I know somebody won't listen to anything posted and just claim the changes were uncalled for and there is no standards or regulations for US cars, just made up ones that DEARBOOOOOOOOOOOORN creates. :rolleyes:

Nevermind, Mr Birdman posted about the NCAP and pedestrian. I wasn't sure if there was another safety cert for pedestrians or if it was included in NCAP.
 

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One reason why the Euro Fiesta is so much more expensive is the pedestrian safety systems installed on it. If you didn't catch the article of the 18K repair bill on a Nissan GTR you should. Even though the damage was litteraly minor a cracked bumper, the PSS went off and most of the components needed replacement. When the bumper is hit, sensors go off and cause the back of the hood to fly up off of its hinges via shocks or struts if I remember right how it works, making the hood safer and softer to land on the car. One of the better smarter features of Euro cars that NHTSA neglects to look at.
 

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Front impact
The passenger compartment remained stable in the impact, the windscreen pillar being displaced rearwards by only 4mm after the test. Dummy readings indicated good protection of the knees and femurs of both driver and passenger, the driver benefitting from a knee protecting airbag. Ford demonstrated that a similar level of protection would be provided to occupants of different sizes and to those sat in different positions.

Pedestrian
The bumper scored maximum points for its protection of pedestrians' legs. In most areas where a child's head might strike, the bonnet was rated as fair. However, protection was predominantly poor in those areas around the base of the windscreen likely to be struck by an adult's head.
 

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Discussion Starter #13
One reason why the Euro Fiesta is so much more expensive is the pedestrian safety systems installed on it. If you didn't catch the article of the 18K repair bill on a Nissan GTR you should. Even though the damage was litteraly minor a cracked bumper, the PSS went off and most of the components needed replacement. When the bumper is hit, sensors go off and cause the back of the hood to fly up off of its hinges via shocks or struts if I remember right how it works, making the hood safer and softer to land on the car. One of the better smarter features of Euro cars that NHTSA neglects to look at.
Are you serious? Really?

You were complaining about your $1000 repair bill on your old Focus and now you endorse safety features that could raise your repair costs to $18,000 and say it's smart.
 

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Internet rumormongering. Please cite facts that a)show how much passenger protection add to the price of the car, and b)how they were deleted in the US Spec Fiesta.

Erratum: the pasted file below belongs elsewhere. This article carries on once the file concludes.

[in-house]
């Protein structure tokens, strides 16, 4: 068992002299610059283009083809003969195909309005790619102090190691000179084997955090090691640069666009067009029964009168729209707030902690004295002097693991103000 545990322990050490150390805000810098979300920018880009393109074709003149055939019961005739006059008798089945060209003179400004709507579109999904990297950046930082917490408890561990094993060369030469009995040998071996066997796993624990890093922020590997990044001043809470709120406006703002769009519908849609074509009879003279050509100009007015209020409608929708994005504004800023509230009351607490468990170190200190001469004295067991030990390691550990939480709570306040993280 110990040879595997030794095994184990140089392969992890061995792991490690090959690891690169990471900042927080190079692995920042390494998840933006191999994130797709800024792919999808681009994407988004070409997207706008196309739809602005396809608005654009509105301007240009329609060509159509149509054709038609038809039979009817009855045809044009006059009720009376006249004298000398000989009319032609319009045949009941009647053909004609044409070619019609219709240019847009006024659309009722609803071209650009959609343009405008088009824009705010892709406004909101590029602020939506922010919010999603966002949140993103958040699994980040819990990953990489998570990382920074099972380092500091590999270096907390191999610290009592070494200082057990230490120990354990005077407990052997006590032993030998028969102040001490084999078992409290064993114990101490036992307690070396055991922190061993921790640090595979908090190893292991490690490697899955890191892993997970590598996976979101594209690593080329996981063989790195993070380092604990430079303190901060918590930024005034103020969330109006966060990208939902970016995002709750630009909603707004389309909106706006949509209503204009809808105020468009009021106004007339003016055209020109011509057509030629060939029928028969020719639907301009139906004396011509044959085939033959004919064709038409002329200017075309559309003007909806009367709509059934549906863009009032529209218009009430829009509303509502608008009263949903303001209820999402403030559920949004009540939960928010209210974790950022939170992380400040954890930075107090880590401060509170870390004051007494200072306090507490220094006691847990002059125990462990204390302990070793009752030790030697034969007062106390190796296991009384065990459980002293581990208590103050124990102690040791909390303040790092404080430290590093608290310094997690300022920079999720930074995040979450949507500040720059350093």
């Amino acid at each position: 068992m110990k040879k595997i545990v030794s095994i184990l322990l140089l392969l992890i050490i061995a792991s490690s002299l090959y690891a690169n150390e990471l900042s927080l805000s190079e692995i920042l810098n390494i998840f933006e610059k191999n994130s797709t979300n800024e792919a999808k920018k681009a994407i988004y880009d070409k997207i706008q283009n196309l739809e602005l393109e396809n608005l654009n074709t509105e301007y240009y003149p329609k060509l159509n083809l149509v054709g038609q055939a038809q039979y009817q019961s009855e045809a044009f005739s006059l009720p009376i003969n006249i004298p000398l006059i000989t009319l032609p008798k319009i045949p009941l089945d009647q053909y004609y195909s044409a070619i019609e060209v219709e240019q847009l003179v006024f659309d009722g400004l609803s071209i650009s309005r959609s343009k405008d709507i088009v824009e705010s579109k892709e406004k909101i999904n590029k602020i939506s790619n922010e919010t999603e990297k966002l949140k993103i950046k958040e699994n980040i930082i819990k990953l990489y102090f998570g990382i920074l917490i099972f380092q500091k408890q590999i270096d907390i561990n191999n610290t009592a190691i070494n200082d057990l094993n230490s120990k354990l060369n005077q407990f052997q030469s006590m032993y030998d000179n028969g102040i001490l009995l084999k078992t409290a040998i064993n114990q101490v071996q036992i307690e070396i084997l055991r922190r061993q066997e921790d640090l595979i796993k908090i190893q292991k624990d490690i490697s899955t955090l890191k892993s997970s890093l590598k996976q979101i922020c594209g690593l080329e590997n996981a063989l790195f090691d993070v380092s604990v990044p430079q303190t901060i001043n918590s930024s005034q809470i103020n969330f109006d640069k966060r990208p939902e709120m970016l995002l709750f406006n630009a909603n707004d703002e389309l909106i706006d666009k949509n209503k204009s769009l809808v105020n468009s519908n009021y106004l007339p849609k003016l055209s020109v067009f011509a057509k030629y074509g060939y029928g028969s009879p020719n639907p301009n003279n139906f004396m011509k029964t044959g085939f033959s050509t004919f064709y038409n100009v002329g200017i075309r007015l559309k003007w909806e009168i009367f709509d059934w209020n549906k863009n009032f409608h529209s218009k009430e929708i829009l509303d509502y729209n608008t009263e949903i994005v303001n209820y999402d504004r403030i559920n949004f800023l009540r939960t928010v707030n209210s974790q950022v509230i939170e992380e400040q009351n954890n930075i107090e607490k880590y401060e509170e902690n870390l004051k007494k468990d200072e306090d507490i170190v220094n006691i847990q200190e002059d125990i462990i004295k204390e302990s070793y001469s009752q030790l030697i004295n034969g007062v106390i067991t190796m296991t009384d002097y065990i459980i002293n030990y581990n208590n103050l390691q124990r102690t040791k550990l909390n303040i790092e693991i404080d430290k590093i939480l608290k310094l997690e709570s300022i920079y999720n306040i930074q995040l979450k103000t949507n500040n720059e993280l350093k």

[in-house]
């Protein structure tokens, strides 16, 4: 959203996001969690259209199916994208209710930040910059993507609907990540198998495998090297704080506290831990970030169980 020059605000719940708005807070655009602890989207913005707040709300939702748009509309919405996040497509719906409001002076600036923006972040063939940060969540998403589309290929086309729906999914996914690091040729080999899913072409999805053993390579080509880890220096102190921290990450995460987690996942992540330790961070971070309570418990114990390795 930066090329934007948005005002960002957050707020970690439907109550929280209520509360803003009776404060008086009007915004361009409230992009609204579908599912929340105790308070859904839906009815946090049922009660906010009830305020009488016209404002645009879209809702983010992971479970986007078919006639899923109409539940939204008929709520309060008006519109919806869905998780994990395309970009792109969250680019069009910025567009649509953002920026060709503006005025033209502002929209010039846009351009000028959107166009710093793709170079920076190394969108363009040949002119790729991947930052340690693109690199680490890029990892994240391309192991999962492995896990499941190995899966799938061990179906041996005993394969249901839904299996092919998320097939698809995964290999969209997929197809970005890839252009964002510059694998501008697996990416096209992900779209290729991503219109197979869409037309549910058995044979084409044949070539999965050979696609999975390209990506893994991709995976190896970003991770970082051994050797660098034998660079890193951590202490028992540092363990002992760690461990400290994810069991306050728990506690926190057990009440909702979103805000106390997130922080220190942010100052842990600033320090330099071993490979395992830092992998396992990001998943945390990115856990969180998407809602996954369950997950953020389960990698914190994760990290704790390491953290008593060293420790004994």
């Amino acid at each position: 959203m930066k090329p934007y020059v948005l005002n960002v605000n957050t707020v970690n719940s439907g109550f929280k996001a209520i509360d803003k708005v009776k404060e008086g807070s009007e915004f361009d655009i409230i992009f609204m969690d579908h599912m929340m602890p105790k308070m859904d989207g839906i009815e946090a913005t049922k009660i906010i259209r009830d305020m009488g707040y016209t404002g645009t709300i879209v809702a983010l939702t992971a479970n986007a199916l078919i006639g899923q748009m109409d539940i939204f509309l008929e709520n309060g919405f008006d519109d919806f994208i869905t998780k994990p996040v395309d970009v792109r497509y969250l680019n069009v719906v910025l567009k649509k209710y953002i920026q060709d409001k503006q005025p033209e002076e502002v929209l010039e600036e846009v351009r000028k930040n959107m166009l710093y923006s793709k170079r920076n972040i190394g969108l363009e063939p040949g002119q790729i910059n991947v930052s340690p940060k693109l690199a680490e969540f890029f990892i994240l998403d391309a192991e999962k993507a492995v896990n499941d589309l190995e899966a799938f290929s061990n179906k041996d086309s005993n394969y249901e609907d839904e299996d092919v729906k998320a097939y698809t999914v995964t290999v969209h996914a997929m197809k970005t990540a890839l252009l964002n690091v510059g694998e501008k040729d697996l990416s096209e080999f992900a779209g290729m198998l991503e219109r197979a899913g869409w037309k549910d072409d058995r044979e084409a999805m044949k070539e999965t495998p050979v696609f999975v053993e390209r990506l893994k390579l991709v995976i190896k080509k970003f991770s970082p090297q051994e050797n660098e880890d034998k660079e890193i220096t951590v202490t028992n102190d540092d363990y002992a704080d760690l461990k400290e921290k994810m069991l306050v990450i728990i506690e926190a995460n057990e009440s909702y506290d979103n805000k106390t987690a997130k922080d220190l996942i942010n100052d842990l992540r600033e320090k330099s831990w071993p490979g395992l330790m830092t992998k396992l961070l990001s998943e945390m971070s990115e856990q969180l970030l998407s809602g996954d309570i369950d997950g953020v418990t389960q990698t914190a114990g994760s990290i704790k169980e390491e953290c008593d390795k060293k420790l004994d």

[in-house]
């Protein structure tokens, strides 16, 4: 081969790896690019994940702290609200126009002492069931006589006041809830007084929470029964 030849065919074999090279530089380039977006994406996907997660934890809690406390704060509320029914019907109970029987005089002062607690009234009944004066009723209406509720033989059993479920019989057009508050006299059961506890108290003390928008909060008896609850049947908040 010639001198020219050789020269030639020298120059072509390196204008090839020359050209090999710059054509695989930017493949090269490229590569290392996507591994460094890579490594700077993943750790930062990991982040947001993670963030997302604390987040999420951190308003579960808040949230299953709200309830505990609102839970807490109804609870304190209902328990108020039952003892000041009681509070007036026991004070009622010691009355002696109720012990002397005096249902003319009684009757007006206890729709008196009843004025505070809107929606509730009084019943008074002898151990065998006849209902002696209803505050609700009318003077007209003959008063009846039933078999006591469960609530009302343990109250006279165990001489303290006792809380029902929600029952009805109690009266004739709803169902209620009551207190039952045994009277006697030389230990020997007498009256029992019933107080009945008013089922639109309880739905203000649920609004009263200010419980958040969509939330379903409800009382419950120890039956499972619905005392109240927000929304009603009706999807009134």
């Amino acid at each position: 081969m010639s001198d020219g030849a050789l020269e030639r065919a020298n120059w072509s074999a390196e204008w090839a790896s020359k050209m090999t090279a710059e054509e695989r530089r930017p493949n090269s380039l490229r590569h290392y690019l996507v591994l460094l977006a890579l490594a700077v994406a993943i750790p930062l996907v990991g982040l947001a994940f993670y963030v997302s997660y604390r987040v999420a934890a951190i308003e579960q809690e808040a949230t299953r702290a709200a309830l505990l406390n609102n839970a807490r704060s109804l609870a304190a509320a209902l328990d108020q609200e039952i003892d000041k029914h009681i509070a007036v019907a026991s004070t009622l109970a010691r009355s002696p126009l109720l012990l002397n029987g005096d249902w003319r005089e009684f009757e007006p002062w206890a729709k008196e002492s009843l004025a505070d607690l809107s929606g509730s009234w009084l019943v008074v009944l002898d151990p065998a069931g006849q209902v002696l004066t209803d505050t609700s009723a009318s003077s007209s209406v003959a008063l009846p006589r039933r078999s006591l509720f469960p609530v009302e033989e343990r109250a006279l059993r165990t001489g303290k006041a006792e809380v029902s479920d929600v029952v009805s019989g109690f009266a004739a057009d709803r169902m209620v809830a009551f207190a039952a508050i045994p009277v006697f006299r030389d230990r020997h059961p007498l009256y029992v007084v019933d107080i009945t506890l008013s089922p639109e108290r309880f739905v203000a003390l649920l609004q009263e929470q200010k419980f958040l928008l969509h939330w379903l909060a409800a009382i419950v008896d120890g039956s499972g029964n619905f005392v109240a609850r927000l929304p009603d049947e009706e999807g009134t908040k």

One reason why the Euro Fiesta is so much more expensive is the pedestrian safety systems installed on it. If you didn't catch the article of the 18K repair bill on a Nissan GTR you should. Even though the damage was litteraly minor a cracked bumper, the PSS went off and most of the components needed replacement. When the bumper is hit, sensors go off and cause the back of the hood to fly up off of its hinges via shocks or struts if I remember right how it works, making the hood safer and softer to land on the car. One of the better smarter features of Euro cars that NHTSA neglects to look at.
 

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I've consistantly stated he that if the changes WERE mandated by DOT and EPAI am completely in favor of giving those changes a pass. After all unless those regs are changed Ford and other mfr's must adhere to them.

Bottom line was that Ford made comments to the press that the Fiesta WOULD NOT BE ALTERED EXCEPT FOR MANDATED DOT AND EPA REGS!

The EU car was and IS FANTASTIC just as it is, and except for DOT and EPA regs and perhaps a few trinkets to please the gadget crowd (sync) it should have been untouched.

I can't wait to test drive the US version and compare it with the EU version I drove just a short time ago.

The fact is that just because a few "pundits" on this forum CLAIM that alterations to the car make it better somehow doesn't make it true. The proof will come in the test drive of the US version shortly.
 

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Sure, 50+ reviews by well known (and lesser known) car reviewers is no match for a VW guy who just knows that the EU car must be better, no matter what.
 

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Sure, 50+ reviews by well known (and lesser known) car reviewers is no match for a VW guy who just knows that the EU car must be better, no matter what.
At least I can say I actually DROVE the EU version compared to others here. I can't wait to get my hands on the US version...I can tell you that I will be BLUNTLY honest in my comparo.:D;)
 

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Bottom line was that Ford made comments to the press that the Fiesta WOULD NOT BE ALTERED EXCEPT FOR MANDATED DOT AND EPA REGS!
So if along the way to meeting NA requirements it happened that it also stiffened the the structure of the vehicle and they decided to add some NVH or other enhancements this would be a bad thing? Ever heard of continual improvement?

News flash - no secret memo in Dearborn to change the vehicle just so it pisses Golf Strom off.
 

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So if along the way to meeting NA requirements it happened that it also stiffened the the structure of the vehicle and they decided to add some NVH or other enhancements this would be a bad thing? Ever heard of continual improvement?

.

If it was done to meet DOT regs then there is nothing that can be done to prevent it from be implimented in the car....BTW additional "stiffening" after the final design will almost certainly increase vehicle weight as well.

The RoW including the automotive press hailed the car from the get go as an amazing product..

Unless you have to (due to regs) why mess with success?